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CARMELINA: official trial data disclosure by members of the trial steering committee

CARMELINA subgroup analysis:
linagliptin and cardio–renal outcomes in Asian patients with T2D and CV and/or kidney disease

Why do we need the CARMELINA trial?

International guidelines now recommend therapies with a proven CV benefit profile to be used preferentially in patients with T2D and CV disease, marking a new era in diabetes management1–3

Reducing the risk of CV and kidney complications is an important treatment goal in patients with T2D, who are at increased risk of these events4–6

However, a need remains for additional glucose-lowering medications with a proven long-term CV safety profile, and DPP-4 inhibitors represent a common add-on treatment choice2,3

The CARMELINA (CArdiovascular safety and Renal Microvascular outcomE with LINAgliptin in patients with type 2 diabetes at high vascular risk) CVOT investigated the long-term CV and kidney safety profile of linagliptin versus placebo, on top of standard of care7

CARMELINA was a multinational, randomised, double-blind, placebo-controlled CVOT7

Study medication was given on top of stable background glucose-lowering therapy and patients were treated for CV risk factors in accordance with local guidelines

CARMELINA was specifically designed to evaluate the CV (3P-MACE) and kidney safety profile of linagliptin7

The CV safety profile of linagliptin was assessed using 3P-MACE (CV death, non-fatal MI, non-fatal stroke)

CARMELINA is the first CVOT to specifically assess the kidney safety profile of a DPP-4 inhibitor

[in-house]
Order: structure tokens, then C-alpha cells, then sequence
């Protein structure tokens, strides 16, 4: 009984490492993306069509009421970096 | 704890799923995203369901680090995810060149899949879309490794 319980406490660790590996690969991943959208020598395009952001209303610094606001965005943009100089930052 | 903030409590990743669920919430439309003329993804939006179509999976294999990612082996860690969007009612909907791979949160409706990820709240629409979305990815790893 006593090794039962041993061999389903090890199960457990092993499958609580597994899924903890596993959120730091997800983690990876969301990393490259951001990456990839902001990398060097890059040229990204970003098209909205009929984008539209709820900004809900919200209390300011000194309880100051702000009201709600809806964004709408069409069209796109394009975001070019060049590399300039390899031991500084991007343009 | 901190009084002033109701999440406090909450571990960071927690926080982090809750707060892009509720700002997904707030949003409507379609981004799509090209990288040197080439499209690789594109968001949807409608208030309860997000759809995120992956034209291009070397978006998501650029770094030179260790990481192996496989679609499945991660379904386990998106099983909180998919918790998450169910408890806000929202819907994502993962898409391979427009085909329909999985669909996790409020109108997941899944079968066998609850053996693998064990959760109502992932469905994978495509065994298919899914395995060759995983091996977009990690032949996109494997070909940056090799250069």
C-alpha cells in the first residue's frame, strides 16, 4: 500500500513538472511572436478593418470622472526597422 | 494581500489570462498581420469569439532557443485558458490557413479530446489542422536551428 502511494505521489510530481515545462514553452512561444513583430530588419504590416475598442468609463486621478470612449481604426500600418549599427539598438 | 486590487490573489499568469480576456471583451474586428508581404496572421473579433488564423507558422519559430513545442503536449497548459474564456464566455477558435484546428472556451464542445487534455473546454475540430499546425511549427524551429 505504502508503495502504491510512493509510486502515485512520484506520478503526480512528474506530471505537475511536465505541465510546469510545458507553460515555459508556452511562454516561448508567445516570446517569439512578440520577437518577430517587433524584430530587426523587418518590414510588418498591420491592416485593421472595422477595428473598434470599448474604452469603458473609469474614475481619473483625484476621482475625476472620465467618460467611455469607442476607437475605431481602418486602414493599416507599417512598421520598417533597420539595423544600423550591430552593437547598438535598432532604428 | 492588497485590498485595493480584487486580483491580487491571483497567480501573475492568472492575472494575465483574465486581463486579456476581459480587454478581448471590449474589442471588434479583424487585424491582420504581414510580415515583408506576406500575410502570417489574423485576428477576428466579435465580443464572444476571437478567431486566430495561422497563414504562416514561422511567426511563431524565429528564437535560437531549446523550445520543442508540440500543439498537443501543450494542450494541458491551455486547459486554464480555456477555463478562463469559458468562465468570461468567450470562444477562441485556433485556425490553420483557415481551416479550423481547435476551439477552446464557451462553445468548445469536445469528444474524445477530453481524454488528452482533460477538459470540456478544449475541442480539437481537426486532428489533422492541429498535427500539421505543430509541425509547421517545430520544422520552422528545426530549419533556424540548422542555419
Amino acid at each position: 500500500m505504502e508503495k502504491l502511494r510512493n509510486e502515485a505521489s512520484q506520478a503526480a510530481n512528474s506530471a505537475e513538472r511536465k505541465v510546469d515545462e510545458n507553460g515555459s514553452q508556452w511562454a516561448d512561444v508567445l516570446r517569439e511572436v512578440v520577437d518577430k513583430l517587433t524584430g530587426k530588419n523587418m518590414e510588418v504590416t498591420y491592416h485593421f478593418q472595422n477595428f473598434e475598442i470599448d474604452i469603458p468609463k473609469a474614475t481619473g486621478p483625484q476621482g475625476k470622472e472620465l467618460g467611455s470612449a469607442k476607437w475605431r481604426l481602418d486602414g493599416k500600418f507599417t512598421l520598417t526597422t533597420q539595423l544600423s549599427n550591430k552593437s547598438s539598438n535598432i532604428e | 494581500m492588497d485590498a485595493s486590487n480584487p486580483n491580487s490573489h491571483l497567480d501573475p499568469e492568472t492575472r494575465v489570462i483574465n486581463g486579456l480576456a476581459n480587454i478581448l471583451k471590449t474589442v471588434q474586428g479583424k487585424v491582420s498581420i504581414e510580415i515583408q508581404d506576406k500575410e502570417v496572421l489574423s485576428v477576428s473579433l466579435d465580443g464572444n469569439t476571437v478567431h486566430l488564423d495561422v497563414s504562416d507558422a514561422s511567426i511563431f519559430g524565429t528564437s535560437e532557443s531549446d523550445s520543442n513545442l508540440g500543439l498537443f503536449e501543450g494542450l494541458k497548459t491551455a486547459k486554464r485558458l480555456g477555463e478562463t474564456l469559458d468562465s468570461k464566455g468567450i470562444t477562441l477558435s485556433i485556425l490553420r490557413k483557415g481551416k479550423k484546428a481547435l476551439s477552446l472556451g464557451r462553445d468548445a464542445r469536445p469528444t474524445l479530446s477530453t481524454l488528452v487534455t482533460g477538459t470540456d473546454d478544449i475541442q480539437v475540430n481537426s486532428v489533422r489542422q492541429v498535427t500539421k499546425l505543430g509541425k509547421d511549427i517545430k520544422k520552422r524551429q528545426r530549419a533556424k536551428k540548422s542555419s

CARMELINA studied a patient population that is relevant to clinical practice7

  • CARMELINA was designed to recruit patients with T2D, including those with CV and/or kidney disease: a population that has previously been underrepresented in other CVOTs in diabetes

The characteristics of patients enrolled in CARMELINA are representative of those seen in clinical practice...

  • ...and the trial included patients across a broad range of kidney function and had a high proportion of patients with kidney disease

CARMELINA demonstrated data for the long-term CV and kidney safety profile of linagliptin

Cardiovascular

Long-term CV safety profile demonstrated7

The 3P-MACE primary outcome occurred in 434/3494 (12.4%) and 420/3485 (12.1%) patients in the linagliptin and placebo groups, respectively

Consistent CV safety profile in Asian patients§8

Hospitalisation for
heart failure

No increased risk of hospitalisation for heart failure§7

Rates of hospitalisation for heart failure did not differ between treatment groups: 209/3494 (6.0%) and 226/3485 (6.5%) patients in the linagliptin and placebo groups, respectively

No increased risk of hospitalisation for heart failure in Asian patients§8

Differences in the treatment effect among different regions were suggested for HHF (p = 0.0368 for treatment by region interaction). However, consistent with the overall population, there was no increase in the risk of HHF with linagliptin versus placebo in Asian patients

Kidney

Long-term kidney safety profile demonstrated7